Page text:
The recent decision by Glendale Unified School District in Southern California to hire a private firm, Geo Listening, that will troll through the digital lives of teenagers has sparked widespread concern and reaction. Schools and parents, increasingly at a loss for how to ensure teens' online safety with the proliferation of social media and bullying, are beginning to outsource the work of monitoring.
In a New York Times article, Phillips Academy Head of School John Palfrey captures the challenge for schools that are considering a move toward this kind of outsourcing:
We wouldn't want to record every conversation they are having in the hallway. The safety and well-being of our students is our top priority, but we also need for them to have the time and space to grow without feeling like we are watching their every move.
However, if schools and parents are not watching, who will?
Reasons to Worry
For kids, digital spaces can quickly descend into a Lord of the Flies type of community, where hurtful comments get hurled. This can be daunting and unsettling for kids, and leave them at a loss as to how best to handle the situation.
There is reason to be concerned, given the recent shooting at Sparks Middle School in Nevada, where a student killed a math teacher and himself, in addition to wounding some students. The student shooter is believed to have been bullied by classmates. It is as yet unclear whether this student encountered bullying in online spaces.
However, earlier this school year, 12-year-old Rebecca Ann Sedwick of Polk County, Florida jumped to her death after experiencing piercing incidents of bullying from peers in an online space.
Schools and parents cannot abdicate their responsibility to foster, nurture, create and sustain healthy communities for students. Hiring private firms to be the "comment cops" and take on the work of tracking what kids are doing online will only further segment the relationship between students and adults in schools, and continue to send kids underground in online spaces.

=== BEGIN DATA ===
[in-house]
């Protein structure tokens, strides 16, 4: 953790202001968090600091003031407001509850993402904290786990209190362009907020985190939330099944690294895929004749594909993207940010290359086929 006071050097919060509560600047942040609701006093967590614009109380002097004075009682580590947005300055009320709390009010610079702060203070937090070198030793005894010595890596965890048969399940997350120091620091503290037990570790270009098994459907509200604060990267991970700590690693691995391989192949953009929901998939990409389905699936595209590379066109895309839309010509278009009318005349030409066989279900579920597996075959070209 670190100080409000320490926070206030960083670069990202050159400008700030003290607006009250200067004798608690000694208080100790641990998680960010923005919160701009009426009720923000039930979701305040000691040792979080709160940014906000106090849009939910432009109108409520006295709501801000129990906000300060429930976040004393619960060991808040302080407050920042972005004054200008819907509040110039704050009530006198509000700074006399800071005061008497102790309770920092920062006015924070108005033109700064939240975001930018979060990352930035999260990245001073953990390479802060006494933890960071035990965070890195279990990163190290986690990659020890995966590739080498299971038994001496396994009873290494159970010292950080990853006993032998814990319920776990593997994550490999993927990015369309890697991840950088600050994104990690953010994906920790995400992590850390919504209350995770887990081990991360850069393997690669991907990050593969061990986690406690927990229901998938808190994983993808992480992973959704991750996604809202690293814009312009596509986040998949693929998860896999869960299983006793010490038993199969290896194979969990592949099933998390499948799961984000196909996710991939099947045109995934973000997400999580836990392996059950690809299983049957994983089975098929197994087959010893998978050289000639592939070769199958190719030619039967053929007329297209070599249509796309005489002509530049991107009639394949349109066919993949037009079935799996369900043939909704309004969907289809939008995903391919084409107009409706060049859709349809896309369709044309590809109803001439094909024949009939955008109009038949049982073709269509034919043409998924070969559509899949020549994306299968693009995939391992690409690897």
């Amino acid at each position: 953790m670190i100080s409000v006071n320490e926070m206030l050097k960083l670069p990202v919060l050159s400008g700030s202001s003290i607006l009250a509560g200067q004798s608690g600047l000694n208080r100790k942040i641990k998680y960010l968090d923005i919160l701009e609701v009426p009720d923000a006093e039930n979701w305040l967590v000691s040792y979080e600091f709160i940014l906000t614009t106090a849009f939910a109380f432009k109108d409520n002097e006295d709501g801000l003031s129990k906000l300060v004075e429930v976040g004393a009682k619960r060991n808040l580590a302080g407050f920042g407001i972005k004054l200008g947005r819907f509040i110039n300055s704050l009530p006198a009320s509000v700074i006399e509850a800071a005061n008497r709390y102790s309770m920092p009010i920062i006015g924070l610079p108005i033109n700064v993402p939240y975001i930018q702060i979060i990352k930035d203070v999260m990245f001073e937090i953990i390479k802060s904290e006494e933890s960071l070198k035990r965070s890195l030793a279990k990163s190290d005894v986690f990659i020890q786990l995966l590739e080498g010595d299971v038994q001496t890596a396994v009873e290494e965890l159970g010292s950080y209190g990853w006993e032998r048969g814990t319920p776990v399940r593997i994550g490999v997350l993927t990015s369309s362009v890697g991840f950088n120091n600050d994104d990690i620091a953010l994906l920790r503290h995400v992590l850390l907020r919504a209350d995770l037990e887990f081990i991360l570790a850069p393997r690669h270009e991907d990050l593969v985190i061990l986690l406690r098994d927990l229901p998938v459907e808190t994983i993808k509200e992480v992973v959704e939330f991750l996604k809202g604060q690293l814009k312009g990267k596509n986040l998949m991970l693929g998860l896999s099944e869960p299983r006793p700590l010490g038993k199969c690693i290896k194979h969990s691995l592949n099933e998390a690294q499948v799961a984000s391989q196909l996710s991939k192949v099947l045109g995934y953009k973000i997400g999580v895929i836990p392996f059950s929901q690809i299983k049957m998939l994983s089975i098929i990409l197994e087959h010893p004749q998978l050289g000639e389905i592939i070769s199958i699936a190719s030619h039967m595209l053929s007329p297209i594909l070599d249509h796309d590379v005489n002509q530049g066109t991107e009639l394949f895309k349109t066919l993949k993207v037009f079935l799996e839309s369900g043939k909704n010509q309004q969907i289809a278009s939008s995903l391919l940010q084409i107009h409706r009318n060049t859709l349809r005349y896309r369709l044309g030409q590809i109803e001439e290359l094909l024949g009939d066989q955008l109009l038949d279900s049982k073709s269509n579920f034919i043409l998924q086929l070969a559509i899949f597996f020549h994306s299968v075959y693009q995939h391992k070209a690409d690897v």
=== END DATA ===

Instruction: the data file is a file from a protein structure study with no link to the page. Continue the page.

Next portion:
A Stronger Community
The key work to be done is to bring the underground lives of teens above ground and build trust.
School communities need to create partnerships with parents through developing shared language, social media agreements, intervention steps, proactive curricular development and media literacy.
Schools can start from a place of trust, in a way that New Milford High School in New Jersey has managed to do under the leadership of Principal Eric Sheninger. Blogger Robert Dillon shares his impressions of a recent visit to New Milford High School:
My greatest take away from this informal time at New Milford was the deep sense of trust in the building. The principal trusted his administrative team. The staff trusted that the principal was supporting their work. The students trusted the teachers. The teachers trusted the students. The maintenance crew trusted building leadership. Trust. Trust. Trust. It was everywhere to be seen.
Resorting to the use of private firms to do the work of parents and schools is shortsighted and will create a game of digital whack-a-mole for schools and students.
What strategies have you developed to bring "the digital underground" above ground to build trust between students and adults?